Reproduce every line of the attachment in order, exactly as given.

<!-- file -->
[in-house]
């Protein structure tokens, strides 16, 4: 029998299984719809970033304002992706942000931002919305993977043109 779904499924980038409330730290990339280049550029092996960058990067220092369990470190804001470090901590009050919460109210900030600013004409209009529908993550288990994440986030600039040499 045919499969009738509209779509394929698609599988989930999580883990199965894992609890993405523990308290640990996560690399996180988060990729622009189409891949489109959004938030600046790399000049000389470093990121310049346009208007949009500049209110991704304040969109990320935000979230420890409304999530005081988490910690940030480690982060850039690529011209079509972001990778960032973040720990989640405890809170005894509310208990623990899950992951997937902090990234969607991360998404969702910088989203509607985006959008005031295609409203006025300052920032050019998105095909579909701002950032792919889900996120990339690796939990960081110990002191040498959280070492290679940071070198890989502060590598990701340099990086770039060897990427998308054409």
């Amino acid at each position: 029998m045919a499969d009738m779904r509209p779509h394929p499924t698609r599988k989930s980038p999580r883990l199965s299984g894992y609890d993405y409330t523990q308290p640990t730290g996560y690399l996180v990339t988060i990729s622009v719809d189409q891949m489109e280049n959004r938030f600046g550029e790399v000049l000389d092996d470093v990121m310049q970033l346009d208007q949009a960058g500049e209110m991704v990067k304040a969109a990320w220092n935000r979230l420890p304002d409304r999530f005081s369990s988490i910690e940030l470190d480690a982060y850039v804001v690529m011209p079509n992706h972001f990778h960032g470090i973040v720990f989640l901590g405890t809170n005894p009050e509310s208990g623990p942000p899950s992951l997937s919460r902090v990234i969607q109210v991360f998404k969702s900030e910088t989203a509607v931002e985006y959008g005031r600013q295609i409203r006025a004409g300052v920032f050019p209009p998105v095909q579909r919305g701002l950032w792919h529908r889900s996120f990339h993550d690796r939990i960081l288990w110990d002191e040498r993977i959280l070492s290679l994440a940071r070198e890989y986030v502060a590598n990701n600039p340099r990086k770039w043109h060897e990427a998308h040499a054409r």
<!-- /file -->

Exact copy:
[in-house]
């Protein structure tokens, strides 16, 4: 029998299984719809970033304002992706942000931002919305993977043109 779904499924980038409330730290990339280049550029092996960058990067220092369990470190804001470090901590009050919460109210900030600013004409209009529908993550288990994440986030600039040499 045919499969009738509209779509394929698609599988989930999580883990199965894992609890993405523990308290640990996560690399996180988060990729622009189409891949489109959004938030600046790399000049000389470093990121310049346009208007949009500049209110991704304040969109990320935000979230420890409304999530005081988490910690940030480690982060850039690529011209079509972001990778960032973040720990989640405890809170005894509310208990623990899950992951997937902090990234969607991360998404969702910088989203509607985006959008005031295609409203006025300052920032050019998105095909579909701002950032792919889900996120990339690796939990960081110990002191040498959280070492290679940071070198890989502060590598990701340099990086770039060897990427998308054409």
């Amino acid at each position: 029998m045919a499969d009738m779904r509209p779509h394929p499924t698609r599988k989930s980038p999580r883990l199965s299984g894992y609890d993405y409330t523990q308290p640990t730290g996560y690399l996180v990339t988060i990729s622009v719809d189409q891949m489109e280049n959004r938030f600046g550029e790399v000049l000389d092996d470093v990121m310049q970033l346009d208007q949009a960058g500049e209110m991704v990067k304040a969109a990320w220092n935000r979230l420890p304002d409304r999530f005081s369990s988490i910690e940030l470190d480690a982060y850039v804001v690529m011209p079509n992706h972001f990778h960032g470090i973040v720990f989640l901590g405890t809170n005894p009050e509310s208990g623990p942000p899950s992951l997937s919460r902090v990234i969607q109210v991360f998404k969702s900030e910088t989203a509607v931002e985006y959008g005031r600013q295609i409203r006025a004409g300052v920032f050019p209009p998105v095909q579909r919305g701002l950032w792919h529908r889900s996120f990339h993550d690796r939990i960081l288990w110990d002191e040498r993977i959280l070492s290679l994440a940071r070198e890989y986030v502060a590598n990701n600039p340099r990086k770039w043109h060897e990427a998308h040499a054409r």